The lawyer representing a hacker who published the first major PlayStation 3 jailbreak on the internet said Sunday he would challenge a federal judge’s order requiring his client surrender his computer gear to console-maker Sony.
New Jersey’s George Hotz, well-known in the jailbreaking community for unlocking the iPhone and other exploits, had published the jailbreak code on his website and on YouTube a month ago.
Sony, the maker of the 4-year-old console, sued Hotz in San Francisco federal court demanding a judge order him to remove the code. Sony also requested that the 21-year-old computer consultant surrender “any and all computer hardware and peripherals containing circumvention devices, technologies, programs, parts thereof, or other unlawful material, including but not limited to code and software, hard disc drives, computer software, inventory of CD-ROMS, computer diskettes, or other material containing circumvention devices, technologies, programs, parts thereof, or other unlawful material.”
The judge’s Thursday ruling (.pdf) did not sit well with Hotz’ attorney, Stewart Kellar of San Francisco.
“The information sought at issue is less than 100 kilobytes of data. Mr. Hotz has terabytes of storage devices,” Kellar said in a Sunday telephone interview. “Impounding his computers, it’s like starting a forest fire to cut down a single tree.”
Within days, Kellar said he would petition U.S. District Judge Susan Illston to reconsider her ruling — which came in the form of a temporary restraining order requiring Hotz surrender the equipment next week. Hotz, he said, has already abided by Illston’s decision ordering him to remove the code from his website and YouTube.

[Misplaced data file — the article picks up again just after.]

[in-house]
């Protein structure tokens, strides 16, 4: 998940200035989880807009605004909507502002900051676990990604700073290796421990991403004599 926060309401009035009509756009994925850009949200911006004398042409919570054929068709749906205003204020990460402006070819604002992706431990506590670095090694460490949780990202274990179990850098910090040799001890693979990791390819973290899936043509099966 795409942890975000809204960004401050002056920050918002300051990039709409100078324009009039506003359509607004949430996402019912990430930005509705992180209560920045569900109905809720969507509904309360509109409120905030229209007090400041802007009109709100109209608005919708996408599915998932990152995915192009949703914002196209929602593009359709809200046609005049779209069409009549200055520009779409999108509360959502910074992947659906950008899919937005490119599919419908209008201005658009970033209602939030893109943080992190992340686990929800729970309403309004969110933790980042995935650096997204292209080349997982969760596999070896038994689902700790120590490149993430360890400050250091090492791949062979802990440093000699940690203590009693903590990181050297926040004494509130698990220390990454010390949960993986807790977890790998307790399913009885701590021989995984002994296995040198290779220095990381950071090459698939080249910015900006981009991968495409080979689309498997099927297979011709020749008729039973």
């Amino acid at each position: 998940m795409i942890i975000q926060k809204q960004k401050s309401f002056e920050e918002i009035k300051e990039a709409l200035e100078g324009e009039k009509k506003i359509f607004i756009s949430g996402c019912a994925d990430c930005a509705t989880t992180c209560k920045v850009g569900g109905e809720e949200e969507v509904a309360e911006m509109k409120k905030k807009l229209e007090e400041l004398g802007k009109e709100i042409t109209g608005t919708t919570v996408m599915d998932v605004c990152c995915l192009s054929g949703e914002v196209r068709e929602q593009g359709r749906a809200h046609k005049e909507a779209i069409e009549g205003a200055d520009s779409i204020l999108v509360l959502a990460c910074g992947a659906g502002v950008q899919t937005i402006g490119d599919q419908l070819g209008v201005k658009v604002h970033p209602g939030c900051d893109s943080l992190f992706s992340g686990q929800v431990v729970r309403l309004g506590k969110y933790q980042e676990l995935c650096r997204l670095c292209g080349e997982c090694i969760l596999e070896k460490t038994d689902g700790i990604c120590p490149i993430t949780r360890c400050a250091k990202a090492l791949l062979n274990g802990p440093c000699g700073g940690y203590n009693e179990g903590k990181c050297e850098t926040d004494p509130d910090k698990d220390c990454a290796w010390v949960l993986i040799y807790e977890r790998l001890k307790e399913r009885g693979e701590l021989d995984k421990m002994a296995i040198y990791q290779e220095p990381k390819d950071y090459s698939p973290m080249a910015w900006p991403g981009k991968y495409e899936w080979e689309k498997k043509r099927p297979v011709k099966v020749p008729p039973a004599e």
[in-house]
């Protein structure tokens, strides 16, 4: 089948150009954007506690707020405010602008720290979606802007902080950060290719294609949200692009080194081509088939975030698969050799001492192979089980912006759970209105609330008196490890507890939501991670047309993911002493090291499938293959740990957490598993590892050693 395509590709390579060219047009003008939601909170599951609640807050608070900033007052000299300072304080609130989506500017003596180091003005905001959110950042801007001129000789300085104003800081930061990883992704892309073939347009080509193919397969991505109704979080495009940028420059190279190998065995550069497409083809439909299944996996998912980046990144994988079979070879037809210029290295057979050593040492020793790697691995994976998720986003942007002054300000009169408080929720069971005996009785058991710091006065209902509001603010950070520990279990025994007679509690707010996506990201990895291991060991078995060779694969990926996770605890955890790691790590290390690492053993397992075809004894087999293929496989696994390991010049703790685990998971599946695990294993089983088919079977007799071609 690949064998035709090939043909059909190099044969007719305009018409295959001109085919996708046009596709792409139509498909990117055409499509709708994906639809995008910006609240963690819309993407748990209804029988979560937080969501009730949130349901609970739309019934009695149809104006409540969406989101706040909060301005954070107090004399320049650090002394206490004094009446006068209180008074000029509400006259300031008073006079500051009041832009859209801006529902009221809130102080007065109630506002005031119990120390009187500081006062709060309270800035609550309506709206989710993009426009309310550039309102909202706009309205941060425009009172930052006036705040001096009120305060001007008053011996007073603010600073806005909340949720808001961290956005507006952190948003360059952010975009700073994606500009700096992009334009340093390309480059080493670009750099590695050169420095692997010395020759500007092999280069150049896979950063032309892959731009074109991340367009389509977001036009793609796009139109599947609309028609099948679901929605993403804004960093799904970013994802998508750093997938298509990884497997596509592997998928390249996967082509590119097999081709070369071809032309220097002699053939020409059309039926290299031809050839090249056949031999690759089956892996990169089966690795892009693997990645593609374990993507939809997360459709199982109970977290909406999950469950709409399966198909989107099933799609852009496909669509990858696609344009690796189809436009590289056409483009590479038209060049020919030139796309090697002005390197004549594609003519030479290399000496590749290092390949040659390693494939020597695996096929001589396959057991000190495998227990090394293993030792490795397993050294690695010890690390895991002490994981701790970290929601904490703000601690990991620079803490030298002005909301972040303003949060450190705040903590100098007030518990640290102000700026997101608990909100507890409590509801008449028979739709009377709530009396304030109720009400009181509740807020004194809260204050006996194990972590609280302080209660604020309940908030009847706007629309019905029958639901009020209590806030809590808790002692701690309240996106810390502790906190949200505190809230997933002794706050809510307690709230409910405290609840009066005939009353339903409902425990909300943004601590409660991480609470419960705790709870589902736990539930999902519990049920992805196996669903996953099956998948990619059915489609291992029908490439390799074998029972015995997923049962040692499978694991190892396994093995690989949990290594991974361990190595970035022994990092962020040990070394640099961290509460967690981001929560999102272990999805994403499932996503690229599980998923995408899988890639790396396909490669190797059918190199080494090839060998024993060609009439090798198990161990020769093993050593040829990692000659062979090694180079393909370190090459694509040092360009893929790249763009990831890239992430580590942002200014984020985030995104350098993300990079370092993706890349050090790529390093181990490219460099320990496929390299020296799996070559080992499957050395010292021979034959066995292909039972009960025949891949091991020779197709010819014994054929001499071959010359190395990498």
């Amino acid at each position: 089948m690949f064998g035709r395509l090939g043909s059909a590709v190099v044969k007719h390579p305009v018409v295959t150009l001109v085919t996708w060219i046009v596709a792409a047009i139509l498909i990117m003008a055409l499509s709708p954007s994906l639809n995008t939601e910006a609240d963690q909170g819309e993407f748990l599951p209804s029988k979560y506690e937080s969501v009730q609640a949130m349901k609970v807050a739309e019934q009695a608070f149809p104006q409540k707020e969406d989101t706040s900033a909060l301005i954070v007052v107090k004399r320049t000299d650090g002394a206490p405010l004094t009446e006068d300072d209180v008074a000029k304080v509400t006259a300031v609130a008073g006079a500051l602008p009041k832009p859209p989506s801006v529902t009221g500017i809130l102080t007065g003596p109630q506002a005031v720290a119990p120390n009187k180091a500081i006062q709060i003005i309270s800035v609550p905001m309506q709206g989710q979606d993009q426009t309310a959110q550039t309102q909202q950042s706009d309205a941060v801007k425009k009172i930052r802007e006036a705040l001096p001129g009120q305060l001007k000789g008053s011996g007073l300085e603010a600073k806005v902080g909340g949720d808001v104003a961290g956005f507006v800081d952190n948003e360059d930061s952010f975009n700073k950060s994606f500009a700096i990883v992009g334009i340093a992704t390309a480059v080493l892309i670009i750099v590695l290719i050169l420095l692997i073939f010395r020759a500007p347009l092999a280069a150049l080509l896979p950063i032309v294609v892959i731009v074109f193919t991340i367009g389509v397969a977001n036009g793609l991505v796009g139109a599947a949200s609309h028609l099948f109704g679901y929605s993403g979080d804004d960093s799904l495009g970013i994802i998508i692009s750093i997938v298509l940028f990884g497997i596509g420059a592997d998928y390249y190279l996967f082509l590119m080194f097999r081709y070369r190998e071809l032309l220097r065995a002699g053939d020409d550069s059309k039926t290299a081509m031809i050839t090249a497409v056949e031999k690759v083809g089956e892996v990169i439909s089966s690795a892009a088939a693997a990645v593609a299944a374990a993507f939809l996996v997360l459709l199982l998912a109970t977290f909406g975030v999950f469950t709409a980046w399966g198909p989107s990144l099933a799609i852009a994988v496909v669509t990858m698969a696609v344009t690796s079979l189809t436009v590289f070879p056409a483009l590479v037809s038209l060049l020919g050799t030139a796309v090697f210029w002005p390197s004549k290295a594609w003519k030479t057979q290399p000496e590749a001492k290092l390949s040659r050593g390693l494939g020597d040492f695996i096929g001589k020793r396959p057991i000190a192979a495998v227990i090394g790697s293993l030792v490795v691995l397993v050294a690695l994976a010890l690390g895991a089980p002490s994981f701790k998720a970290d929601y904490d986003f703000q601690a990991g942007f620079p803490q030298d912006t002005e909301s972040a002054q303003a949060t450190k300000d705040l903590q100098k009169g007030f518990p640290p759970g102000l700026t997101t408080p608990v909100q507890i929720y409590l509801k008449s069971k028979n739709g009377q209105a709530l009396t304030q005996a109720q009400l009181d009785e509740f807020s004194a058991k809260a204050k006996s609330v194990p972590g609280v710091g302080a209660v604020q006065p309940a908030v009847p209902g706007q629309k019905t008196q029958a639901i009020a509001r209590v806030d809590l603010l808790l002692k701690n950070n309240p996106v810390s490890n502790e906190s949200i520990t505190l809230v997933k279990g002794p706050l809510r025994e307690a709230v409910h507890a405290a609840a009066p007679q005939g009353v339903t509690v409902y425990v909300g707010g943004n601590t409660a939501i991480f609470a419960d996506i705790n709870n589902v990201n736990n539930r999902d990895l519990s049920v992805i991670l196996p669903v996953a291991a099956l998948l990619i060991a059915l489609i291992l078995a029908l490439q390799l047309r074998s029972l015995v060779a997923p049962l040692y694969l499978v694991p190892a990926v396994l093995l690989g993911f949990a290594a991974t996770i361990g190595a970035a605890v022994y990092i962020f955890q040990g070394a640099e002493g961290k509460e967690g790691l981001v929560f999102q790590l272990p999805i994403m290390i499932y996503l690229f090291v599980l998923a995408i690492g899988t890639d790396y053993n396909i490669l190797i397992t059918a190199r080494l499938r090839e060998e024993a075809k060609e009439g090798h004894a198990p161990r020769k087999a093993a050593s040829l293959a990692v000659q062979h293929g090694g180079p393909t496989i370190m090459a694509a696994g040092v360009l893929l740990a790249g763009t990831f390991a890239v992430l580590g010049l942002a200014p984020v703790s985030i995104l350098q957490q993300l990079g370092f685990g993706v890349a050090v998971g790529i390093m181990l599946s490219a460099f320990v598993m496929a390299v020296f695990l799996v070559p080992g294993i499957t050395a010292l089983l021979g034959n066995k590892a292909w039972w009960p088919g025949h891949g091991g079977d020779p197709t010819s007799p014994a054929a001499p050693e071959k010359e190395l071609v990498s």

That said, the code has spread like wildfire. Yet Illston appears to be ordering Hotz to make sure all the code is eliminated from the net.
The defendant, Illston ruled, “shall retrieve” code “which he has previously delivered or communicated.”
Kellar said that was impossible. “Mr. Hotz can’t retrieve the internet,” he said.
Hotz, who goes by the online handle “Geohot,” accessed the so-called “metldr keys” or root keys that trick the PS3 system into running unauthorized programs, like pirated or homebrewed games. It was the first, full-scale root-level firmware hack of the console.
Sony, in its lawsuit, alleged the console jailbreak breached the Digital Millennium Copyright Act and other laws, and would eat into game sales for the 41 million PS3 units sold. Illston agreed that Hotz’ activities likely violated the DMCA, and made her order pending more litigation in the weeks-old case.
The DMCA makes it either a civil or criminal offense to traffic in wares meant to circumvent devices protecting copyrighted works. Ironically, performing a similar hack on a mobile phone is lawful. The U.S. Copyright Office exempted cell phone jailbreaking from being covered by the DMCA.
“At the heart of this whole issue is whether you truly own the device you purchased,” Kellar said.
Illston also tentatively agreed with Sony’s complaint that Hotz likely breached the Computer Fraud and Abuse Act by acquiring unauthorized access to the game console, access that Sony forbids.
That act, too, can be either a civil or criminal violation. It was unsuccessfully used to prosecute Lori Drew in the country’s first cyberbullying prosecution in 2009.
Sony, which is seeking unspecified monetary damages, has just released a firmware update designed to nullify Hotz’ code.
Photo: Courtesy of George Hotz